The Burden of Industrialized Meat


Chart via the Emerging Pathogens Institute

Bill and I have been eating grassfed or pastured meat for about the last four years. We totally believe it’s the right thing to do for our health, for the sake of the animals, and for our planet. But many people think it’s too expensive and find it hard to justify spending that kind of money. One way to counter the cost would be by balancing meat dishes with vegetarian ones. Or, you could justify the cost by thinking proactively: Instead of putting the money into healthcare later on, you’re putting it into your health right now.

Recently, there was an article in the The Washington Post about the cost of pathogens found in this country’s food supply. “Of the food pathogens that cost society the most money — in terms of medical care, lost days of work, long-term chronic health problems or deaths — half are found in poultry, pork, beef and other meat products.” This data comes from research conducted by the University of Florida’s Emerging Pathogens Institute (EPI). Together, the 10 most expensive pathogens associated with specific foods cost the U.S. economy $8.1 billion a year, the study found.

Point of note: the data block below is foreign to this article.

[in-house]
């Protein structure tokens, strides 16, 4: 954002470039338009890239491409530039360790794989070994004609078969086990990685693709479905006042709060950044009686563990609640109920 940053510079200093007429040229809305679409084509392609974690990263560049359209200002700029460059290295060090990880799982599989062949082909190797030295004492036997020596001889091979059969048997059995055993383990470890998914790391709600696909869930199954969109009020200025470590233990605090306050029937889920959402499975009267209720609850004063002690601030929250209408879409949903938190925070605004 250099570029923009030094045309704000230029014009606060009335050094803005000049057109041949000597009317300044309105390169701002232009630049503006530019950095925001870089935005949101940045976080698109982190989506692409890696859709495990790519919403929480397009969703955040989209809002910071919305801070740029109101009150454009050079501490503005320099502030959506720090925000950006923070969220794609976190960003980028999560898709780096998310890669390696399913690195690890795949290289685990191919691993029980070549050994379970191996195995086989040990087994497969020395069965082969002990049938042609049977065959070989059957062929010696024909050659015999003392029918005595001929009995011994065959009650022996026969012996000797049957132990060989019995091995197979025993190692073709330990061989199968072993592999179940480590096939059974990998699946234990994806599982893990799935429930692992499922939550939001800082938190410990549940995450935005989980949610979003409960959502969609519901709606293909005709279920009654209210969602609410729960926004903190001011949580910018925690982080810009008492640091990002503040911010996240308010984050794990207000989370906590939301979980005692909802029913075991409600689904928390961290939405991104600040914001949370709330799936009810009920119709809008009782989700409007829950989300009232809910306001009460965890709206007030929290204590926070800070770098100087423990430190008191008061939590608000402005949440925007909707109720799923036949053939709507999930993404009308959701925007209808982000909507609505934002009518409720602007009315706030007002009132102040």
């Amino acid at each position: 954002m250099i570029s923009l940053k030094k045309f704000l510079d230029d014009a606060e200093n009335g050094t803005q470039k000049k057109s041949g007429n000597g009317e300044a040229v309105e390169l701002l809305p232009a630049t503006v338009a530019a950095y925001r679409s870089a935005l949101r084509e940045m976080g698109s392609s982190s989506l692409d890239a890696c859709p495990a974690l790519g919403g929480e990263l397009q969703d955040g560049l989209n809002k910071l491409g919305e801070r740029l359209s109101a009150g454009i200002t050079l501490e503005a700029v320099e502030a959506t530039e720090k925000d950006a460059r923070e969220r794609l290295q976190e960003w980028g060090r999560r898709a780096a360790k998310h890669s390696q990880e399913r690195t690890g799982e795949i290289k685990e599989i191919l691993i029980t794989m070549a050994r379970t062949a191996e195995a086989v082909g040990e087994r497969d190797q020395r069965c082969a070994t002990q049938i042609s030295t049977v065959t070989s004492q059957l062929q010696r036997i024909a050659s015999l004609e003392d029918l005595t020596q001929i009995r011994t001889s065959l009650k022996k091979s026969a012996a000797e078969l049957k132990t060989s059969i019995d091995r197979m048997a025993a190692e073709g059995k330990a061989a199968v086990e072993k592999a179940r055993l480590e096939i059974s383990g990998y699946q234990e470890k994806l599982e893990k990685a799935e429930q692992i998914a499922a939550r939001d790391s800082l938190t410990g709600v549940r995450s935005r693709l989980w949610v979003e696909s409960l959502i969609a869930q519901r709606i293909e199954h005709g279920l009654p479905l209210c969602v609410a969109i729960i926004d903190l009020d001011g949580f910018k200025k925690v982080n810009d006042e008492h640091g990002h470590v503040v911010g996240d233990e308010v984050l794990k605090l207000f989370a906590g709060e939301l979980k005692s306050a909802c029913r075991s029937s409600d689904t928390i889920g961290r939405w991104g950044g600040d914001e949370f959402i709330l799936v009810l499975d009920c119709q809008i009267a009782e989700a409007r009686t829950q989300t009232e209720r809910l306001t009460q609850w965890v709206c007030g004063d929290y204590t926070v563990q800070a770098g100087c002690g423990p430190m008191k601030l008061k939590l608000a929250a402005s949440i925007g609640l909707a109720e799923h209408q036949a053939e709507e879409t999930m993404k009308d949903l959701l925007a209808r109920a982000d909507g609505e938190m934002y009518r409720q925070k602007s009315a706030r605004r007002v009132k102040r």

The top-ranked pathogen-food combinations include:

  • Poultry tainted with Campylobacter, which causes more than 600,000 estimated cases of illness annually and puts nearly 7,000 people in the hospital
  • Pork contaminated with Toxoplasma, which sickens more than 35,000 and puts nearly 2,000 Americans in the hospital annually
  • Deli meats tainted with Listeria, which causes nearly 600 hospitalizations and more than 100 deaths each year.

If you subscribe to the USDA Food Safety and Inspection Service (FSIS) recalls, this information wouldn’t be a surprise. Just about every week I read about a tainted meat issue that they’ve announced. “What this [research] shows,” says J. Glenn Morris, the director of the EPI and one of the authors of the study, “is that there are diseases that have significant other manifestations, that result in complications, even death. And as a result, the public health burden is so much greater.”

Can you get these diseases from your local farmer’s products? Sure, it happens, but not to the degree that it does with feedlot meat. If you know your farmer you have a better chance of making a good decision about what you eat. In the end, it could save you–and the rest of us–thousands of dollars in healthcare costs.

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